On June 12, 2018, the Senate Energy and Natural Resources Committee hosted all five FERC Commissioners for an oversight hearing to discuss topics that included the agency’s approach to changes in the makeup of generating plants on the bulk power system and the efficiency of its energy infrastructure permitting processes.

Much of the conversation Tuesday focused on the Trump Administration’s directive earlier this month to Energy Secretary Rick Perry to “prepare immediate steps” to stop the closing of coal and nuclear plants around the country. This follows a unanimous vote by FERC in January to reject a Department of Energy (“DOE”) proposal to provide financial assurances to any generating facilities with the ability to stockpile 90 days of fuel on-site, finding that it did not meet the threshold of offering “just and reasonable rates” (see January 17, 2018 edition of the WER). Under this new directive, the DOE would use its national security authority under the Defense Production Act of 1950 to require grid operators to purchase electricity from coal and nuclear plants. On Tuesday, the Commissioners indicated that they would apply the same “just and reasonable rates” standard to any new proposal from DOE.

While Chairman Kevin McIntyre stated that “it is up to the Secretary [of Energy] to determine if conditions exist” to justify a market intervention on national security grounds, none of the five Commissioners answered affirmatively when asked directly if the country was facing a national security emergency due to power plant retirements. Commissioner Powelson noted that “[i]t comes down to a risk-capacity and a risk-policy analysis…I think we are trying to be diligent and do it in a market construct. And if we do that, I think we’ll be able to assure you that prices won’t go through the roof and that we don’t compromise on moving the product efficiently, safely, and affordably.”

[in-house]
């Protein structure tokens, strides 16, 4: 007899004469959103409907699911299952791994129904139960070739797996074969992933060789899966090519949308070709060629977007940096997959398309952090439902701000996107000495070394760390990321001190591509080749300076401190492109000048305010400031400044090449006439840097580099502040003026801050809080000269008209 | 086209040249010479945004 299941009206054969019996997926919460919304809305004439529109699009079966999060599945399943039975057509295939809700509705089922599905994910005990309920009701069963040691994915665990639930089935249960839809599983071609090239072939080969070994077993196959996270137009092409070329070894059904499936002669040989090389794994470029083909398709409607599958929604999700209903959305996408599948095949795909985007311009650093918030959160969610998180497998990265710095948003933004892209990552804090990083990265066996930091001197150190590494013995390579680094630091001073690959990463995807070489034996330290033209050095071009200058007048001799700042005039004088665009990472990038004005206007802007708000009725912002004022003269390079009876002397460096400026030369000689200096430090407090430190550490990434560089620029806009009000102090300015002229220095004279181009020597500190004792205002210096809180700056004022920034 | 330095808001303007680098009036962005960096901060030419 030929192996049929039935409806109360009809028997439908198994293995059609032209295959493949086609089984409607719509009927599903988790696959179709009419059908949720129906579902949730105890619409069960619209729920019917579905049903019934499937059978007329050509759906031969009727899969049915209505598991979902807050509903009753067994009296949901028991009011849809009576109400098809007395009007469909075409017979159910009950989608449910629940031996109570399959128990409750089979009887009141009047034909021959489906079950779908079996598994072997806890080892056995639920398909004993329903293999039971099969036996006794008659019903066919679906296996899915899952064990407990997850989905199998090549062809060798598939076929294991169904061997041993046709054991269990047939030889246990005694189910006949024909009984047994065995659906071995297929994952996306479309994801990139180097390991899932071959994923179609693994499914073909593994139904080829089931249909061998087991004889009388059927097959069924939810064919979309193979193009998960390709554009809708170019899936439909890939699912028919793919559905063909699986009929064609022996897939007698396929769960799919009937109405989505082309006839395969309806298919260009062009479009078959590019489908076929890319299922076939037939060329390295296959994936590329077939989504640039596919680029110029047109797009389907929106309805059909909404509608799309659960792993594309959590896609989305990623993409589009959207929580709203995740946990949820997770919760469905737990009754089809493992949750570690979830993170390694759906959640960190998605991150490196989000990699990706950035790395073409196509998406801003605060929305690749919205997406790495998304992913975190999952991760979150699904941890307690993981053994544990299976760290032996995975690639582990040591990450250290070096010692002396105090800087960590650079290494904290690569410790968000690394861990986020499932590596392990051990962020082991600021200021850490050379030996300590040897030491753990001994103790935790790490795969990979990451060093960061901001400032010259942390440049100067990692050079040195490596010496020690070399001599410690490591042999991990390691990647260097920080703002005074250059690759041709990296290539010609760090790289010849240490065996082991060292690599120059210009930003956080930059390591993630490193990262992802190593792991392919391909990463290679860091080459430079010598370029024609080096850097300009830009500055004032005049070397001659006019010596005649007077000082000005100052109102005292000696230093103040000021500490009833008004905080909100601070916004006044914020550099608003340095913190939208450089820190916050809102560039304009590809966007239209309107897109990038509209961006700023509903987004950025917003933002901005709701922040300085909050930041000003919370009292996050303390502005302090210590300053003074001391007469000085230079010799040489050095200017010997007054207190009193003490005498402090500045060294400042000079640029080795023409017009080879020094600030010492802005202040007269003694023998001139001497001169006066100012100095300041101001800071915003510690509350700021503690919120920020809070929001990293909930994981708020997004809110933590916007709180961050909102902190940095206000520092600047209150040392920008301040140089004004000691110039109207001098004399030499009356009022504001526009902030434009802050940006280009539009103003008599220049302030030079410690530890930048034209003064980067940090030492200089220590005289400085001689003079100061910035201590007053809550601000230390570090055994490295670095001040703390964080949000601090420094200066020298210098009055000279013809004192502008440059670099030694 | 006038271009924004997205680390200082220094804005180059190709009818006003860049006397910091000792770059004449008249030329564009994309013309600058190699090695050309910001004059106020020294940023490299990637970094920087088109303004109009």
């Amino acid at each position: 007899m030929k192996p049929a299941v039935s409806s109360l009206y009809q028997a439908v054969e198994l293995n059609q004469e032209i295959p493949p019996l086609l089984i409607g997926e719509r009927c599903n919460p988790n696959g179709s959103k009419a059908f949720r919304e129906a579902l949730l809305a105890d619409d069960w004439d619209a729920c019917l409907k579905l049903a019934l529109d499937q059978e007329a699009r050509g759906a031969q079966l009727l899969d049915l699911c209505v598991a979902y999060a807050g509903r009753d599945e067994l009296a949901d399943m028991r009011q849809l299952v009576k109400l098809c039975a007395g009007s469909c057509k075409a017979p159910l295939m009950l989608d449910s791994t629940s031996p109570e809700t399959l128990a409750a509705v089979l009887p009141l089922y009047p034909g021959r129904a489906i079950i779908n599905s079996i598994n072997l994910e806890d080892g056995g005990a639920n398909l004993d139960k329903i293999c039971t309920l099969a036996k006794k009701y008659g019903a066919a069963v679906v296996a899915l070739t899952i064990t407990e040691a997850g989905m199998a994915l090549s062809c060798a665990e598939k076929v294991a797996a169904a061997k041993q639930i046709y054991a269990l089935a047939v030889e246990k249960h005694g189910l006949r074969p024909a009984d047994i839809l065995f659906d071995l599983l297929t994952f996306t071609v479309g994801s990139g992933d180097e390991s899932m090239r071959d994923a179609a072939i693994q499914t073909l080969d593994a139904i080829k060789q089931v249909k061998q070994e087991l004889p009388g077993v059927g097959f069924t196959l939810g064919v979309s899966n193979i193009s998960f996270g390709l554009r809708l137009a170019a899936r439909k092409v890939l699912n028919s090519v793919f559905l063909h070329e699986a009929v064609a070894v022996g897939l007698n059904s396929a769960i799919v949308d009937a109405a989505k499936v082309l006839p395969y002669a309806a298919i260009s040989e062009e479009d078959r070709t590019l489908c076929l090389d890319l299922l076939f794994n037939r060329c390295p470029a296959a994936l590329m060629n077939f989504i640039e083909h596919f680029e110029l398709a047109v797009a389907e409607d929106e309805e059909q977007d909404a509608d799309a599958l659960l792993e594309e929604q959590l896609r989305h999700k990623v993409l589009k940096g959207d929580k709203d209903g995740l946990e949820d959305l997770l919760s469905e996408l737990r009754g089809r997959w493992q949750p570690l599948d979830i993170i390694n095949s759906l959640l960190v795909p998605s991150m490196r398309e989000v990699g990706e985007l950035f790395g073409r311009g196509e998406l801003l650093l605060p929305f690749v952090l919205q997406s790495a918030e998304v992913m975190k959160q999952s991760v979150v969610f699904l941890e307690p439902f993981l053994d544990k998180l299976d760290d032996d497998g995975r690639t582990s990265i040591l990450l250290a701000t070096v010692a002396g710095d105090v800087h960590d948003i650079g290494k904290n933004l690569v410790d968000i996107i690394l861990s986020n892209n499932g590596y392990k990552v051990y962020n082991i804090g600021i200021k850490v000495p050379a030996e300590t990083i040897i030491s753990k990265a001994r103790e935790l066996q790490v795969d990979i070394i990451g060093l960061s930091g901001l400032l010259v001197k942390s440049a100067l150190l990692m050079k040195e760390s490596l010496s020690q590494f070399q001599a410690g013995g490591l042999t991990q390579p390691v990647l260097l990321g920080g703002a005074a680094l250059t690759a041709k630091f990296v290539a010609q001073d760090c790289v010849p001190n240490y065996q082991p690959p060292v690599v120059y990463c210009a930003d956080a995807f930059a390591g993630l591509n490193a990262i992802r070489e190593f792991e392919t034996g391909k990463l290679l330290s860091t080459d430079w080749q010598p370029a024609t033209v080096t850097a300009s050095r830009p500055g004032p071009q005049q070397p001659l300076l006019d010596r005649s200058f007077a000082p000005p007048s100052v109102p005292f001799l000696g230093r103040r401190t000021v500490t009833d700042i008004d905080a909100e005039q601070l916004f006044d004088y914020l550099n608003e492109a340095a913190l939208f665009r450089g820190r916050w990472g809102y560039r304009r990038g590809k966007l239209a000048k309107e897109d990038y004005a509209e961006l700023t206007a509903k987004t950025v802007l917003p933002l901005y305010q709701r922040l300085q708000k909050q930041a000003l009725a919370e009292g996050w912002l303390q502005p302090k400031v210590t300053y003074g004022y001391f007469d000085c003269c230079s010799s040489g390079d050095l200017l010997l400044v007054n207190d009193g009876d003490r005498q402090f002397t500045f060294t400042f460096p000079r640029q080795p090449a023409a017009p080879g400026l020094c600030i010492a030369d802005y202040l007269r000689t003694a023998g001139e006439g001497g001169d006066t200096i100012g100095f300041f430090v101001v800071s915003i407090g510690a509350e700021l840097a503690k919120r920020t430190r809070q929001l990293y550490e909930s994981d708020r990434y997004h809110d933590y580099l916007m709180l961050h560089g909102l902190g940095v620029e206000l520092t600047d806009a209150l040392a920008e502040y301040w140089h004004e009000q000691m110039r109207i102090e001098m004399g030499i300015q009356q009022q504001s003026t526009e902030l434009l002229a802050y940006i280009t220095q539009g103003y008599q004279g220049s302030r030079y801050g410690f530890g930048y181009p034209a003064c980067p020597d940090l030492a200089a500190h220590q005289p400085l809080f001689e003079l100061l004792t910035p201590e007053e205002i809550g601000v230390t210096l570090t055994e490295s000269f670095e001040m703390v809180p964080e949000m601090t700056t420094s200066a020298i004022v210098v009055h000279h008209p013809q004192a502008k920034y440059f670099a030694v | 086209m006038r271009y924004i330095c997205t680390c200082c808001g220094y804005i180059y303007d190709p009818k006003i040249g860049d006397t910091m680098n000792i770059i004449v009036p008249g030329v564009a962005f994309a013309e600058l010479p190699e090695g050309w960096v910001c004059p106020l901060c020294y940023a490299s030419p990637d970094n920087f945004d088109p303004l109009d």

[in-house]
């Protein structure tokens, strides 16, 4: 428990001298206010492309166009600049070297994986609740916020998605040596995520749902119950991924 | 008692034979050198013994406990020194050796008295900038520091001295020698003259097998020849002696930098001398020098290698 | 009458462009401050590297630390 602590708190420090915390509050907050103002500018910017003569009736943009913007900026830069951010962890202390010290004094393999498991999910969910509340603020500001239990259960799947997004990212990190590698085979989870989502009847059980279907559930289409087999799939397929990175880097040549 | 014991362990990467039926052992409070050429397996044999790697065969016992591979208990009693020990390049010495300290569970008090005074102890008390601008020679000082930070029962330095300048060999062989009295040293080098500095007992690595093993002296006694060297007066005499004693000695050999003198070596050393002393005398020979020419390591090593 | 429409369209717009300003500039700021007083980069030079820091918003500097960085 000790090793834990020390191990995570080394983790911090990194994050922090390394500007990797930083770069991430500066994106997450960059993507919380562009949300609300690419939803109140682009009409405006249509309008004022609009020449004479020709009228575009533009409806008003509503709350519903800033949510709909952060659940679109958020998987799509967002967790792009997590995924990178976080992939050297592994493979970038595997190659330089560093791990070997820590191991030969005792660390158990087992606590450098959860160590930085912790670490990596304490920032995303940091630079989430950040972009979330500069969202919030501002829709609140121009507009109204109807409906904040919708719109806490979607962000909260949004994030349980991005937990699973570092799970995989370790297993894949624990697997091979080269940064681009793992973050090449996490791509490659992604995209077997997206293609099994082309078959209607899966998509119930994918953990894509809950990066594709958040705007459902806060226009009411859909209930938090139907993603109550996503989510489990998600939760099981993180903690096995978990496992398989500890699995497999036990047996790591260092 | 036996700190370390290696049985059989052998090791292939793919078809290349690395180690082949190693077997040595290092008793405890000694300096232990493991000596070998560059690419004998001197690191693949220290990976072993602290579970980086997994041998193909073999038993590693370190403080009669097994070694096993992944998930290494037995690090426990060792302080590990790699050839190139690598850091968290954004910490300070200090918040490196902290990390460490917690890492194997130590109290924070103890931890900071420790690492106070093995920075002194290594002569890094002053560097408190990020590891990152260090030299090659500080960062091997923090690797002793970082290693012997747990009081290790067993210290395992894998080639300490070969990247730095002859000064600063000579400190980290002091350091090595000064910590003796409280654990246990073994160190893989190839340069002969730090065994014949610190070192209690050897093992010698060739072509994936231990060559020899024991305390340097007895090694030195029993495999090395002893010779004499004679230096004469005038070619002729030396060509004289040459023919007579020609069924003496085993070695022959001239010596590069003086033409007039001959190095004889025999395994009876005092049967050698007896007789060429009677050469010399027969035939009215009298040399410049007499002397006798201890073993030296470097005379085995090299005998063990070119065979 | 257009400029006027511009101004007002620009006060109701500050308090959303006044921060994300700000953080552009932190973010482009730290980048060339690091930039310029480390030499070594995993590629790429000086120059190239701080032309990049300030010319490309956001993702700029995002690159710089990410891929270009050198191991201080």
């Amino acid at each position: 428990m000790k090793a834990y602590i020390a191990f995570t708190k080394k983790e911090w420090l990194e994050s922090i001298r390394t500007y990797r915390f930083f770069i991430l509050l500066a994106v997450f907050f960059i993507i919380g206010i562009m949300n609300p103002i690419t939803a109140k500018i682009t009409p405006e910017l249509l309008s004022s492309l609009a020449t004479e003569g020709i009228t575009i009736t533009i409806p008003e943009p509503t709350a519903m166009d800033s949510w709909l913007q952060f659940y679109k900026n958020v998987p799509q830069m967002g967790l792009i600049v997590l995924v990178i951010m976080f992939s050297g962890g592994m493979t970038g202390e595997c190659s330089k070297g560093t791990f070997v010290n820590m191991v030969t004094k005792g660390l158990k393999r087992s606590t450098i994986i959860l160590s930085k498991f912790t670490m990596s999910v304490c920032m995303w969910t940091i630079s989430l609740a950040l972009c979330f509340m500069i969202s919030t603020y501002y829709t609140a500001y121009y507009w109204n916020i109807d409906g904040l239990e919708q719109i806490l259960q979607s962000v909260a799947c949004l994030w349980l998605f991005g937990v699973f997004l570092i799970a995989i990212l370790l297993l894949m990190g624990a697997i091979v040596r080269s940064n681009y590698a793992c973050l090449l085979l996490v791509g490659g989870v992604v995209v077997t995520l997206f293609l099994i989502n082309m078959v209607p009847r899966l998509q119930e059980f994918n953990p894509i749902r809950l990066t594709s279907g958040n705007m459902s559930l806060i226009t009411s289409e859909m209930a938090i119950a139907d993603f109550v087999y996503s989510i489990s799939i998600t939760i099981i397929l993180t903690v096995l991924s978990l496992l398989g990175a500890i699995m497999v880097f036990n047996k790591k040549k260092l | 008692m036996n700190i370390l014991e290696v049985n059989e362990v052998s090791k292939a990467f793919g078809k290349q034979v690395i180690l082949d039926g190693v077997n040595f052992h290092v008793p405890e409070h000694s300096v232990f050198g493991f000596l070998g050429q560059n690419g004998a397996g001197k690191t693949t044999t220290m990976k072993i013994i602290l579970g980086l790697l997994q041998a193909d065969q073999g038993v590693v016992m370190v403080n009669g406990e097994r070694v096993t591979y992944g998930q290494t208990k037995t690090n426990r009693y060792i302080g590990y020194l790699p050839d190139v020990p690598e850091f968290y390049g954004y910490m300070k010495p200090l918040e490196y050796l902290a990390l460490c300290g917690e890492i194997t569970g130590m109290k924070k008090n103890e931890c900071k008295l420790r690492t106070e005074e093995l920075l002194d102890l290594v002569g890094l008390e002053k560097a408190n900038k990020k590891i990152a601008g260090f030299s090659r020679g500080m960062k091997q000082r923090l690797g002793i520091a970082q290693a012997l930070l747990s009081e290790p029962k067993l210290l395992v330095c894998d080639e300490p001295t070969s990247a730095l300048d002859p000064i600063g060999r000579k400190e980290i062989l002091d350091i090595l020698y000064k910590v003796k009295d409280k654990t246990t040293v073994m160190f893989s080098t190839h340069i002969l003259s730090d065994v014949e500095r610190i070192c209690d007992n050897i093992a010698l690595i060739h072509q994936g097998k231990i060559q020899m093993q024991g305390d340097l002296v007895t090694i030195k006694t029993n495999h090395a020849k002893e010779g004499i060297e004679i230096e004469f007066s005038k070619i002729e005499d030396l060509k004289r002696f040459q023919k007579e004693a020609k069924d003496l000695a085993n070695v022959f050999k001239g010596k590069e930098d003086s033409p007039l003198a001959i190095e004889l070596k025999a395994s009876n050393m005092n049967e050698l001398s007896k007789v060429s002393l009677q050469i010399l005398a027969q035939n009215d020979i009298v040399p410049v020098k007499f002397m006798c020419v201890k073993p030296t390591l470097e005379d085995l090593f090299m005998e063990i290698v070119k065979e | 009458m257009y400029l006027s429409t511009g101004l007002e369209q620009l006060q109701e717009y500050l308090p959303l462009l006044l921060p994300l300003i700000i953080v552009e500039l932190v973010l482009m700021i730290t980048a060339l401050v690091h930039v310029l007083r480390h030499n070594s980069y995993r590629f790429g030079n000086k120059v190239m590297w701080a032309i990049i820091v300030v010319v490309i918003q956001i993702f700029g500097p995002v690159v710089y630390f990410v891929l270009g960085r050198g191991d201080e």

The Committee also questioned the Commissioners on energy infrastructure permitting issues, including pipeline capacity in New England, new shale gas fields, and the increase in renewable energy production. Committee Chairman Lisa Murkowski (R-AK) and Ranking Member Maria Cantwell (D-WA) both asked the Commissioners for assurance that the agency is continuing its efforts to streamline the approval process for new energy infrastructure projects, and Senator Rob Portman (R-OH) expressed concern that the Commission has not yet begun to update an online dashboard of project approval actions as required by Title 41 of the Fixing America’s Surface Transportation Act. Senator Cory Gardner (R-CO) discussed the need for a liquefied natural gas (“LNG”) export terminal on the west coast, to export domestically-produced natural gas to Japan, South Korea, and Taiwan, and expressed frustration at the current backlog of Commission approvals for LNG facilities.

Chairman McIntyre responded that he is personally committed to accelerating the Commission’s permitting process for energy infrastructure projects, and that “[w]e are continuing to explore creative new ways to make our processes more efficient,” including hiring new staff and bringing in third-party contractors to address non-proprietary project components. With respect to updating online dashboards with permit approval milestones, Chairman McIntyre stated that he would “commit to what is legally required.”

A link to the archived video of the hearing is available here.